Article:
FIG. 17 is a block diagram showing circuit structure of a vehicle cabin lighting apparatus in accordance with embodiment 7 of the present invention. In FIG. 17, components corresponding to those shown in FIG. 14 are designated by the same reference numerals as shown in this figure, and the detailed explanation of the components will be omitted hereafter.

The vehicle cabin lighting apparatus in accordance with embodiment is so constructed as to operate in cooperation with the operation of a playback unit for playing back a music medium, such as a DVD or CD, so that the vehicle cabin lighting apparatus can be also used as entertainment equipment.

As shown in FIG. 17, a monitor control unit 3A, which is disposed as a monitor control means for controlling the operation of a monitor 1, is provided with a monitor light amount adjusting unit 31, a monitor light color adjusting unit 32, a monitor light pattern adjusting unit 33, and an OR circuit 35, like the monitor control unit 3A of FIG. 14, and further includes a monitor operation control means 34A for controlling a display operation at a time when the monitor 1 is placed in a folded or unfolded state according to a detection result obtained by a monitor folding-or-unfolding detection means 2, and for controlling the display operation at the time when the monitor 1 is placed in the folded or unfolded state in response to an alarm signal from outside the monitor operation control means.

The playback unit 19 plays back a recording medium, such as a CD or DVD. A music type determining unit 36 extracts music type information (e.g., classic, jazz, popular music, or the like) corresponding to music information currently being played back by the playback unit 19 from a memory 37 so as to determine the music type of the music information.

For example, when the recording medium is a CD, the memory 37 acquires information including genres (including the genre of the whole album and the genres of individual trucks), meta-genres (rock, classic, new age, jazz, etc.), and subgenres (gothic punk, ska, baroque, coral, bebop, etc.), which are pieces of additional information about the CD in advance, and prestores the information therein, by accessing, for example, the music information database (CDDB) provided by Gracenote Inc. using a communications means, such as a mobile phone.

Another memory 38 stores plural sets of information indicating a correspondence between different pieces of music type information and plural pieces of information each including an amount of monitor light, a monitor light color, and a monitor light pattern. The monitor operation control means 34A extracts information including an amount of monitor light, a monitor light color, and a monitor light pattern, and corresponding to the music type of the music information currently being played back by the playback unit based on the determination result obtained by the music type determining unit 36, and outputs the amount information of monitor light to the monitor light amount adjusting unit 31, outputs the monitor light color information to the monitor light color adjusting unit 32, and outputs the monitor light pattern information to the monitor light pattern adjusting unit 33 so that they can adjust the amount of monitor light, monitor light color, and monitor light pattern, respectively.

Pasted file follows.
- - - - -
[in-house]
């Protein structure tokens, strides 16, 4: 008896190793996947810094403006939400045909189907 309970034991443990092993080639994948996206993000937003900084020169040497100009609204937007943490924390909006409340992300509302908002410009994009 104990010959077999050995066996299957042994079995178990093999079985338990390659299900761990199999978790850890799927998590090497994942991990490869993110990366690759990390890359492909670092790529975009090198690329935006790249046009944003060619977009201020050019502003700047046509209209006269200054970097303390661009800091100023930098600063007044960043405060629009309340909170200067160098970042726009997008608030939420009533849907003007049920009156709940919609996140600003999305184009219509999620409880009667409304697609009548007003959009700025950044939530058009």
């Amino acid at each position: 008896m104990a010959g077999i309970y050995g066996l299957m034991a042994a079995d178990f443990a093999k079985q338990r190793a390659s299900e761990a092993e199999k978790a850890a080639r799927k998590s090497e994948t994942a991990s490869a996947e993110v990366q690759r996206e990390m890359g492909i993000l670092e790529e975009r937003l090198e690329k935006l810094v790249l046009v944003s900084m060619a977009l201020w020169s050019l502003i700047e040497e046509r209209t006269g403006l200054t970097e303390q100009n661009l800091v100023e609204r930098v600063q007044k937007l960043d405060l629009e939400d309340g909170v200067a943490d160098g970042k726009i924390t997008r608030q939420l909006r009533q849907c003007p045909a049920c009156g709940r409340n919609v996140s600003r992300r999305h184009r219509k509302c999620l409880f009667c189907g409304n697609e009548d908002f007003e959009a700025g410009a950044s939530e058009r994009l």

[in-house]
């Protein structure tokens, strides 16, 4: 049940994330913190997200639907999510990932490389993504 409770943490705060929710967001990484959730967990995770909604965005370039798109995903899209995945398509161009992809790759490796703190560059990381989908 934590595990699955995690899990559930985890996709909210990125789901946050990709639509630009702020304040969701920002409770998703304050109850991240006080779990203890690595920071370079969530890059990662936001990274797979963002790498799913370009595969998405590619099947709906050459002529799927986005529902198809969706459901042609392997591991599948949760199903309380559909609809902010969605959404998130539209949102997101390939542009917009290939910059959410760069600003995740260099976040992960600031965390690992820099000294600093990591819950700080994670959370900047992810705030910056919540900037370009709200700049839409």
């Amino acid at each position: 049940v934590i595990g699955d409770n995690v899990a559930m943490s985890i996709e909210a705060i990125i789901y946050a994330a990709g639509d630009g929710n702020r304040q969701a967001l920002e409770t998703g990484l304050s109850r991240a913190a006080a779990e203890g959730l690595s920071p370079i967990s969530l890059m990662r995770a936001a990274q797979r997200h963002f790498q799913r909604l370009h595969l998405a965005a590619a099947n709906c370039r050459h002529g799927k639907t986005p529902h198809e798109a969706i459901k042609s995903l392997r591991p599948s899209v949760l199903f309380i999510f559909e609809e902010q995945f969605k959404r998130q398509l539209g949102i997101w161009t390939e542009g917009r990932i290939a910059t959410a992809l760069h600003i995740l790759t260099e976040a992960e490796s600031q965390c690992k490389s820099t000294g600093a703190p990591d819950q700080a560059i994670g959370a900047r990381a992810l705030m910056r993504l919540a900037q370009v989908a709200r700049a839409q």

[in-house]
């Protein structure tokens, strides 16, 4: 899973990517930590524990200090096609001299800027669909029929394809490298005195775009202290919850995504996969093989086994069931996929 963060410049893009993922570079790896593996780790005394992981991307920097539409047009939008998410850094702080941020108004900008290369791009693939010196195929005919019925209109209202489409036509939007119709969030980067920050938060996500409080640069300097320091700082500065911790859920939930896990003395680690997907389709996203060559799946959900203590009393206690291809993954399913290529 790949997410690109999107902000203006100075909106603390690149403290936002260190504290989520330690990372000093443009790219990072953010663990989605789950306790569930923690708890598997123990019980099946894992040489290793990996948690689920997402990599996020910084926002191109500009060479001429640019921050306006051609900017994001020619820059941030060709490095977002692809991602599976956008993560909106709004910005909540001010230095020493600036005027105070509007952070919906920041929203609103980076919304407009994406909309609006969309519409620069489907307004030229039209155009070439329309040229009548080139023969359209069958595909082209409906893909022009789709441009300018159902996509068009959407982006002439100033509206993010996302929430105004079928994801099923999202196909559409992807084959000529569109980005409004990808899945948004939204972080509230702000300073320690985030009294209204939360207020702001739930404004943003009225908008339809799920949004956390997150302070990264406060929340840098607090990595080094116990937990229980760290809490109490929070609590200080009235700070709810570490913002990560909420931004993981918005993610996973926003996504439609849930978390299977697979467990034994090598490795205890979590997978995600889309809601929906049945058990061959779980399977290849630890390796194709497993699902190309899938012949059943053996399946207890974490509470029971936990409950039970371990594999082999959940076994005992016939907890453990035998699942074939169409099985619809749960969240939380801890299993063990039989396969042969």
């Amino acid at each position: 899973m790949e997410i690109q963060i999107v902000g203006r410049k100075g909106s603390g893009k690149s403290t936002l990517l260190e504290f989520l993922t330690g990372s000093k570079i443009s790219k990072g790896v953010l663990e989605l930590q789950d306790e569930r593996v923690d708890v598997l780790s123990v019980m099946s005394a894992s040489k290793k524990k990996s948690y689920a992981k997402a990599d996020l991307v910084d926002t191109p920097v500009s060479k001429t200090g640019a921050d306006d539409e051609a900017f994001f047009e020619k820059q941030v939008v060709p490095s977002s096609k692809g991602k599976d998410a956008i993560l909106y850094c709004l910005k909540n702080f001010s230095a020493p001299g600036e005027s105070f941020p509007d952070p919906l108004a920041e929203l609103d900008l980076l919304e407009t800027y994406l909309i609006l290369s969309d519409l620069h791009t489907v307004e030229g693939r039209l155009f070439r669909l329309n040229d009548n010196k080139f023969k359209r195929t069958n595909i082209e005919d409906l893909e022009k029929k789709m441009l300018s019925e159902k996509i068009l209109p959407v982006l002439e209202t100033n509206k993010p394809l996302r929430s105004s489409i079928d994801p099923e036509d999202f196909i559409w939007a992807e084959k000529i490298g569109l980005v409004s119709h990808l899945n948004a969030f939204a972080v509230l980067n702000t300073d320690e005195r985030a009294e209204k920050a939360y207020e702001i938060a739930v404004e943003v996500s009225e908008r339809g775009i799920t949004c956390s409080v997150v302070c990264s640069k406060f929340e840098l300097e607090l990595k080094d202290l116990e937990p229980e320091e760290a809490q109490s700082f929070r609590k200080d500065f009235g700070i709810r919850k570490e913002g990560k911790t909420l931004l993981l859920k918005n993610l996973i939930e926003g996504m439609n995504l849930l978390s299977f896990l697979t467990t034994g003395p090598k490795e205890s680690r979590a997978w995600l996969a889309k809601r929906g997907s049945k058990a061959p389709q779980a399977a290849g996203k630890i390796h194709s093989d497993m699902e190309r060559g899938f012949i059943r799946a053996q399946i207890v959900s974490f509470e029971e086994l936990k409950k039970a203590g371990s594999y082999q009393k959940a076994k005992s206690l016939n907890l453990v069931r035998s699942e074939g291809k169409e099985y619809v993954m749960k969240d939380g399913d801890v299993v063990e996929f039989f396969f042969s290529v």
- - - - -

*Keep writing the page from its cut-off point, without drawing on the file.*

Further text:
Thus, the vehicle cabin lighting apparatus in accordance with embodiment 7 can automatically determine the type and pattern of lighting which are suitable for the circumstances according to the music type (genre, melody, etc.) of the music information currently being played back by the playback unit 19 so as to carry out the lighting control, thereby improving the enjoyableness of the equipment.

INDUSTRIAL APPLICABILITY

As mentioned above, the vehicle cabin lighting apparatus in accordance with the present invention is suitable for utilization of image light emitted out of a monitor system in order to light a vehicle cabin in which the monitor system is disposed.

Claims

1. A vehicle cabin lighting apparatus comprising:

a monitor mounted to a ceiling of a vehicle cabin;
a monitor folding-or-unfolding detector for detecting whether said monitor is placed in a folded or unfolded state;
a monitor controller for determining whether said monitor is placed in a video display mode or lighting mode based on a detection output of said monitor folding-or-unfolding detector, for controlling an operation of said monitor according to a result of the determination, and for applying, as illumination light, light emitted out of said monitor to the vehicle cabin when said monitor is placed in the lighting mode; and
wherein the monitor controller controls the operation of said monitor so that said monitor enters the lighting mode when said monitor is placed in the unfolded state, and so that said monitor enters the video display mode when said monitor is placed in the unfolded state, and so that said monitor enters the video display mode when said monitor is placed in the folded state.

2. The vehicle cabin lighting apparatus according to claim 1, wherein the monitor controller selects and adjusts one of at least an amount, a color, and a pattern of the light emitted out of said monitor, and provides a corresponding instruction to said monitor when said monitor is placed in the lighting mode.

3. The vehicle cabin lighting apparatus according to claim 1, comprising an accommodating case having two or more openings for lighting formed at predetermined positions thereof, for accommodating the monitor therein, and a light guiding member disposed in said accommodating case, for guiding the light emitted out of said monitor to said two or more openings to apply the light to the vehicle cabin as the illumination light.